Flora of Joshua Tree National Park
Friday, March 10 – Sunday, March, 12
Students in this informal but purposeful class will have the opportunity to observe many of the flowering plants in Joshua Tree National Park and learn their names and something about their different places in the park’s greater plant community. Discussions in the field will also include plant families, pollinators and other insect associations, and general natural history. In addition, students will gain familiarity with the tools necessary to identify plants on their own.

Friday nights’ class will include a basic botany lecture with an emphasis on local desert plants. This will be followed by an introduction to basic field guides, and to the use of plant keys in identification. We will preview many of the expected annuals we hope to find during the field portion of the class. Saturday and Sunday are field days and will be spent in various regions of the park. With instructor assistance, students will practice identifying flowering plants as we wander through Joshua Tree’s different plant communities, learning as we go along. Walking distances for this class will be moderate, so bring comfortable hiking shoes. This class is offered for credit through the UCR extension program. Activity Level: Moderate

How to Navigate with Map and Compass
Saturday, March 11 – Sunday, March 12
Misha Askren will teach participants how to navigate using a map and compass in this two-day field class. Participants will learn the basics of topography, map reading, using a compass, and the history of navigation during classroom and field exercises on Saturday. On Sunday, participants will put all their skills together in a route-finding adventure in the wilderness of Joshua Tree National Park, going to interesting spots and finding caches. These map and compass skills will allow participants to explore the wilderness and find their way back home. They also can be potentially lifesaving in the event someone does get lost. No previous experience with a compass or topo maps is needed. Participants will need to provide their own compass. Maps will be provided. NOTE: GPS will not be taught in this class, although we will be briefly working with online apps like All Trails or Gaia GPS on phones. This class does not include accommodation, participants are responsible for their own lodging and meals.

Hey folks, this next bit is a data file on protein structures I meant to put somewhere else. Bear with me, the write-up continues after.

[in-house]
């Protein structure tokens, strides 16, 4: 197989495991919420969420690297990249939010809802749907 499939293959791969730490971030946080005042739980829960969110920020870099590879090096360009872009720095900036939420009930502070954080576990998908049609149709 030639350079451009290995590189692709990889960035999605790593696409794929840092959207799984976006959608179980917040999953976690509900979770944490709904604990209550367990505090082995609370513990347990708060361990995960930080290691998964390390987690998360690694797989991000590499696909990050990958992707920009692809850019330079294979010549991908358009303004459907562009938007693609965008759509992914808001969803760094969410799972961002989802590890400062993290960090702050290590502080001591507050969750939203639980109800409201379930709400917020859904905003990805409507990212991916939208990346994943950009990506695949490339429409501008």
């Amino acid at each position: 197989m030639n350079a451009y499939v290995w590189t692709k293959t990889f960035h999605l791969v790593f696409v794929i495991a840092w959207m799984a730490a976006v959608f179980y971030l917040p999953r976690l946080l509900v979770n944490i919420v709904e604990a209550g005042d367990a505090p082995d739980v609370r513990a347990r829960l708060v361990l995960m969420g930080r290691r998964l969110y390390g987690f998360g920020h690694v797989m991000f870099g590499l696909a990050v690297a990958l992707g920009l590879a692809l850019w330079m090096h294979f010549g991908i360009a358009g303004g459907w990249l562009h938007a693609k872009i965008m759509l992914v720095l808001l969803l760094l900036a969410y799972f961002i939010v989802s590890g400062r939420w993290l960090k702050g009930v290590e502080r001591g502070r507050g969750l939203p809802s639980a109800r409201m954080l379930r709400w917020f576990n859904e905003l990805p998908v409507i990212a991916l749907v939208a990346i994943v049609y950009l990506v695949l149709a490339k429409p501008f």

Activity Level: Medium-High

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Fundamentals of Landscape Photography
Friday, March 17 – Sunday, March 19
Learn and understand the essentials so that you can unlock your creativity. We’ll visit several different and varied locations in Joshua Tree National Park to talk about and practice landscape photography during the workshop. The instructor will coach you in real-time on specific techniques you’d like to learn. You’ll photograph the desert landscape at different times of the day, from twilight through sunset and into the night. We’ll review and discuss our images throughout the weekend, and the instructor will provide suggestions on how to continue developing your photography.
We have reserved the pristine Lost Horse campground for this workshop. Camping is optional but offers an exciting experience to fully immerse yourself in the outdoors for the weekend. For those who prefer not to camp, please plan to find your own accommodations. Activity Level: High

Birds of Anza-Borrego
Tuesday, March 14 and Saturday, March 18 – Sunday, March 19
Join Kurt Leuschner on this two-day weekend class that explores the oases in and around the Anza Borrego Desert, which is home to a surprisingly wide variety of bird species. This habitat also provides the perfect resting place for migrants such as warblers, flycatchers, grosbeaks, and other tired travelers on their way south for the winter. After a short lecture Tuesday night, March 14, by Zoom, the class spends Saturday and Sunday in the field, studying both migrant and resident bird species. Participants will learn about: conservation, ecology, natural history, and special adaptations to the harsh desert environment. This class can be taken for credit through UCR extension. Activity Level: Moderate